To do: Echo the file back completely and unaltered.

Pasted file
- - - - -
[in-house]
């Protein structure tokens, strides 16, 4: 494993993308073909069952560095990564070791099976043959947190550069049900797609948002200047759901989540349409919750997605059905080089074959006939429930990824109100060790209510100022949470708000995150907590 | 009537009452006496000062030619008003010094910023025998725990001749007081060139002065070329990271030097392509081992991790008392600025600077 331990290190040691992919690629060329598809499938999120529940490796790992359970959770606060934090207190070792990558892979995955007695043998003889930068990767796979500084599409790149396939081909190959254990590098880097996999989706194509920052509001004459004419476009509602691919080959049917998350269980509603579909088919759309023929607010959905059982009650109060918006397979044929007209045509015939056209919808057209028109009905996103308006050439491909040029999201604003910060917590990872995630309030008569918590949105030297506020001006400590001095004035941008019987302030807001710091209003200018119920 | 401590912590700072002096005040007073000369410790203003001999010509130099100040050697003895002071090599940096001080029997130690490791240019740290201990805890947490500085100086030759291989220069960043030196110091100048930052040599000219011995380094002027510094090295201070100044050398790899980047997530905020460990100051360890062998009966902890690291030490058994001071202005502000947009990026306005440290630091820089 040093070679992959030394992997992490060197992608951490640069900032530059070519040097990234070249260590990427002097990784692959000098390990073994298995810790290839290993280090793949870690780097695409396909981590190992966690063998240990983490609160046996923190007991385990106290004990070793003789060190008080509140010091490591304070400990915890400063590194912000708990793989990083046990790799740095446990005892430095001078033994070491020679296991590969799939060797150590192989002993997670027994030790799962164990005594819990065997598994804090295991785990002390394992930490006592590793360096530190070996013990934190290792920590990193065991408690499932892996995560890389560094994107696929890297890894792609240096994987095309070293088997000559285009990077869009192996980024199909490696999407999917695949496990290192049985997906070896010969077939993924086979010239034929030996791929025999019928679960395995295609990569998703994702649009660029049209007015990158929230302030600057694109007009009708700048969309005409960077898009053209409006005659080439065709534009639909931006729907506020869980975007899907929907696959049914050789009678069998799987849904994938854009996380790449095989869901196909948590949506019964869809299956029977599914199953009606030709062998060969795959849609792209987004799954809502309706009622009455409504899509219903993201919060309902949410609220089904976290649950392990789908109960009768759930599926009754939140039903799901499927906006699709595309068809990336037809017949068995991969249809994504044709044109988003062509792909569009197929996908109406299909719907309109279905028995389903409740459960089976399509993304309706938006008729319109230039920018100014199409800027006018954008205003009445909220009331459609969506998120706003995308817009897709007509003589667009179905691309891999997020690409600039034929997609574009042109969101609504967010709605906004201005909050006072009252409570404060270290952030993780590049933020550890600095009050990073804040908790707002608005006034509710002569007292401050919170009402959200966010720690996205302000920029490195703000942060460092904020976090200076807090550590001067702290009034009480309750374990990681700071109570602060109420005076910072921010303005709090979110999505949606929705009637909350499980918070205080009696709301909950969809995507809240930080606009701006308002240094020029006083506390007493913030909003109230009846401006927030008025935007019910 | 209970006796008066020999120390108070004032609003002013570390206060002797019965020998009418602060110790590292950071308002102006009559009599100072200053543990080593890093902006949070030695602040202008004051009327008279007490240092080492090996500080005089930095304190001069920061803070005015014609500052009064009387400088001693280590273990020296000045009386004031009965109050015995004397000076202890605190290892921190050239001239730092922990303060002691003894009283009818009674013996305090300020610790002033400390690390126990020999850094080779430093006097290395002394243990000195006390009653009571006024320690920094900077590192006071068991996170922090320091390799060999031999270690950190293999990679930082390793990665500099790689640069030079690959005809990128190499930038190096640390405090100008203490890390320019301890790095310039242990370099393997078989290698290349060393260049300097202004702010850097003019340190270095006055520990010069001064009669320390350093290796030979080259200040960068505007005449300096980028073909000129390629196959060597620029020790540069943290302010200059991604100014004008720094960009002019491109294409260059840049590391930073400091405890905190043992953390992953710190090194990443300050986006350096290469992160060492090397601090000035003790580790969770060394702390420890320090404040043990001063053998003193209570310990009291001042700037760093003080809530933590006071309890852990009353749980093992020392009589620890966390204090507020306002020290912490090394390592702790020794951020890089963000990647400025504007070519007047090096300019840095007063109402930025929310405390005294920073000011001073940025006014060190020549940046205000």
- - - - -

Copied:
[in-house]
């Protein structure tokens, strides 16, 4: 494993993308073909069952560095990564070791099976043959947190550069049900797609948002200047759901989540349409919750997605059905080089074959006939429930990824109100060790209510100022949470708000995150907590 | 009537009452006496000062030619008003010094910023025998725990001749007081060139002065070329990271030097392509081992991790008392600025600077 331990290190040691992919690629060329598809499938999120529940490796790992359970959770606060934090207190070792990558892979995955007695043998003889930068990767796979500084599409790149396939081909190959254990590098880097996999989706194509920052509001004459004419476009509602691919080959049917998350269980509603579909088919759309023929607010959905059982009650109060918006397979044929007209045509015939056209919808057209028109009905996103308006050439491909040029999201604003910060917590990872995630309030008569918590949105030297506020001006400590001095004035941008019987302030807001710091209003200018119920 | 401590912590700072002096005040007073000369410790203003001999010509130099100040050697003895002071090599940096001080029997130690490791240019740290201990805890947490500085100086030759291989220069960043030196110091100048930052040599000219011995380094002027510094090295201070100044050398790899980047997530905020460990100051360890062998009966902890690291030490058994001071202005502000947009990026306005440290630091820089 040093070679992959030394992997992490060197992608951490640069900032530059070519040097990234070249260590990427002097990784692959000098390990073994298995810790290839290993280090793949870690780097695409396909981590190992966690063998240990983490609160046996923190007991385990106290004990070793003789060190008080509140010091490591304070400990915890400063590194912000708990793989990083046990790799740095446990005892430095001078033994070491020679296991590969799939060797150590192989002993997670027994030790799962164990005594819990065997598994804090295991785990002390394992930490006592590793360096530190070996013990934190290792920590990193065991408690499932892996995560890389560094994107696929890297890894792609240096994987095309070293088997000559285009990077869009192996980024199909490696999407999917695949496990290192049985997906070896010969077939993924086979010239034929030996791929025999019928679960395995295609990569998703994702649009660029049209007015990158929230302030600057694109007009009708700048969309005409960077898009053209409006005659080439065709534009639909931006729907506020869980975007899907929907696959049914050789009678069998799987849904994938854009996380790449095989869901196909948590949506019964869809299956029977599914199953009606030709062998060969795959849609792209987004799954809502309706009622009455409504899509219903993201919060309902949410609220089904976290649950392990789908109960009768759930599926009754939140039903799901499927906006699709595309068809990336037809017949068995991969249809994504044709044109988003062509792909569009197929996908109406299909719907309109279905028995389903409740459960089976399509993304309706938006008729319109230039920018100014199409800027006018954008205003009445909220009331459609969506998120706003995308817009897709007509003589667009179905691309891999997020690409600039034929997609574009042109969101609504967010709605906004201005909050006072009252409570404060270290952030993780590049933020550890600095009050990073804040908790707002608005006034509710002569007292401050919170009402959200966010720690996205302000920029490195703000942060460092904020976090200076807090550590001067702290009034009480309750374990990681700071109570602060109420005076910072921010303005709090979110999505949606929705009637909350499980918070205080009696709301909950969809995507809240930080606009701006308002240094020029006083506390007493913030909003109230009846401006927030008025935007019910 | 209970006796008066020999120390108070004032609003002013570390206060002797019965020998009418602060110790590292950071308002102006009559009599100072200053543990080593890093902006949070030695602040202008004051009327008279007490240092080492090996500080005089930095304190001069920061803070005015014609500052009064009387400088001693280590273990020296000045009386004031009965109050015995004397000076202890605190290892921190050239001239730092922990303060002691003894009283009818009674013996305090300020610790002033400390690390126990020999850094080779430093006097290395002394243990000195006390009653009571006024320690920094900077590192006071068991996170922090320091390799060999031999270690950190293999990679930082390793990665500099790689640069030079690959005809990128190499930038190096640390405090100008203490890390320019301890790095310039242990370099393997078989290698290349060393260049300097202004702010850097003019340190270095006055520990010069001064009669320390350093290796030979080259200040960068505007005449300096980028073909000129390629196959060597620029020790540069943290302010200059991604100014004008720094960009002019491109294409260059840049590391930073400091405890905190043992953390992953710190090194990443300050986006350096290469992160060492090397601090000035003790580790969770060394702390420890320090404040043990001063053998003193209570310990009291001042700037760093003080809530933590006071309890852990009353749980093992020392009589620890966390204090507020306002020290912490090394390592702790020794951020890089963000990647400025504007070519007047090096300019840095007063109402930025929310405390005294920073000011001073940025006014060190020549940046205000």